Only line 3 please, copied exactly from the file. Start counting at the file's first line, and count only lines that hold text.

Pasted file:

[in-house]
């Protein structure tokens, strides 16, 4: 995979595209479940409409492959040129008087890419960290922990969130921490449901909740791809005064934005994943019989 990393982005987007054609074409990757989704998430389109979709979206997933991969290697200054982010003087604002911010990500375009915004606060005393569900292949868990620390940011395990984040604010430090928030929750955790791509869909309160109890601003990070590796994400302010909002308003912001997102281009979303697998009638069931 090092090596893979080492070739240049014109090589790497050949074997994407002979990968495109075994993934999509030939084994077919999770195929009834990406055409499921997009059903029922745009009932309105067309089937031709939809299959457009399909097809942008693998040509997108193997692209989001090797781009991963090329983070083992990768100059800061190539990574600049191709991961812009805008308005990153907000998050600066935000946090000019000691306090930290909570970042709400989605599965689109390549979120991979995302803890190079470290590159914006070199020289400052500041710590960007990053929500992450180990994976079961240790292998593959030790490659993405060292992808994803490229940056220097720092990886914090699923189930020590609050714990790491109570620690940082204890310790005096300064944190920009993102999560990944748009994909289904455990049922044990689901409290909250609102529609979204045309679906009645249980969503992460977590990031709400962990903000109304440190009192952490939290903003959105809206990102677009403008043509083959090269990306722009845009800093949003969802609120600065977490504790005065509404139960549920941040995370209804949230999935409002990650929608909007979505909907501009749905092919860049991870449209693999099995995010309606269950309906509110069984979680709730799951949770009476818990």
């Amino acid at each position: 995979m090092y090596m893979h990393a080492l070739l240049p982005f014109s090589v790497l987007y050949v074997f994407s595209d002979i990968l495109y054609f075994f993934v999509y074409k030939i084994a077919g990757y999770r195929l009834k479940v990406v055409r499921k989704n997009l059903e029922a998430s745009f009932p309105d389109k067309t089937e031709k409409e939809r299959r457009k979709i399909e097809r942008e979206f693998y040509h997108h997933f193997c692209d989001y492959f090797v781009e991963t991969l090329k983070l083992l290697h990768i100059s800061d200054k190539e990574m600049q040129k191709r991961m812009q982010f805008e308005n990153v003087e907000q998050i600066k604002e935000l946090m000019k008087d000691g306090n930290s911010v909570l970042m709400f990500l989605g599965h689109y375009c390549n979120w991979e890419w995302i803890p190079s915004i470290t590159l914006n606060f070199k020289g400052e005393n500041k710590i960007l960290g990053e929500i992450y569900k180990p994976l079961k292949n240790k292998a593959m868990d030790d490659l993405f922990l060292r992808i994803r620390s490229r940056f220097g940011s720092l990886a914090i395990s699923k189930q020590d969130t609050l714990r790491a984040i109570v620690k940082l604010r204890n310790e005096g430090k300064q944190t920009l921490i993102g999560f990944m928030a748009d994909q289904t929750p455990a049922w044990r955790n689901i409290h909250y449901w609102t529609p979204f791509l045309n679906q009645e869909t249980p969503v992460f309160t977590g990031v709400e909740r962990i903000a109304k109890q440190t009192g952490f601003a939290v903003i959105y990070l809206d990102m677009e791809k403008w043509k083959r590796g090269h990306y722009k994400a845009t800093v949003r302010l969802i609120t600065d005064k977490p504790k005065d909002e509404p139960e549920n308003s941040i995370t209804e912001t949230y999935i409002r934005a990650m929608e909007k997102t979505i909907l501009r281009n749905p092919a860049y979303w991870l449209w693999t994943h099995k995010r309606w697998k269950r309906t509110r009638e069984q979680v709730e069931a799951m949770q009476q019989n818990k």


């Amino acid at each position: 995979m090092y090596m893979h990393a080492l070739l240049p982005f014109s090589v790497l987007y050949v074997f994407s595209d002979i990968l495109y054609f075994f993934v999509y074409k030939i084994a077919g990757y999770r195929l009834k479940v990406v055409r499921k989704n997009l059903e029922a998430s745009f009932p309105d389109k067309t089937e031709k409409e939809r299959r457009k979709i399909e097809r942008e979206f693998y040509h997108h997933f193997c692209d989001y492959f090797v781009e991963t991969l090329k983070l083992l290697h990768i100059s800061d200054k190539e990574m600049q040129k191709r991961m812009q982010f805008e308005n990153v003087e907000q998050i600066k604002e935000l946090m000019k008087d000691g306090n930290s911010v909570l970042m709400f990500l989605g599965h689109y375009c390549n979120w991979e890419w995302i803890p190079s915004i470290t590159l914006n606060f070199k020289g400052e005393n500041k710590i960007l960290g990053e929500i992450y569900k180990p994976l079961k292949n240790k292998a593959m868990d030790d490659l993405f922990l060292r992808i994803r620390s490229r940056f220097g940011s720092l990886a914090i395990s699923k189930q020590d969130t609050l714990r790491a984040i109570v620690k940082l604010r204890n310790e005096g430090k300064q944190t920009l921490i993102g999560f990944m928030a748009d994909q289904t929750p455990a049922w044990r955790n689901i409290h909250y449901w609102t529609p979204f791509l045309n679906q009645e869909t249980p969503v992460f309160t977590g990031v709400e909740r962990i903000a109304k109890q440190t009192g952490f601003a939290v903003i959105y990070l809206d990102m677009e791809k403008w043509k083959r590796g090269h990306y722009k994400a845009t800093v949003r302010l969802i609120t600065d005064k977490p504790k005065d909002e509404p139960e549920n308003s941040i995370t209804e912001t949230y999935i409002r934005a990650m929608e909007k997102t979505i909907l501009r281009n749905p092919a860049y979303w991870l449209w693999t994943h099995k995010r309606w697998k269950r309906t509110r009638e069984q979680v709730e069931a799951m949770q009476q019989n818990k």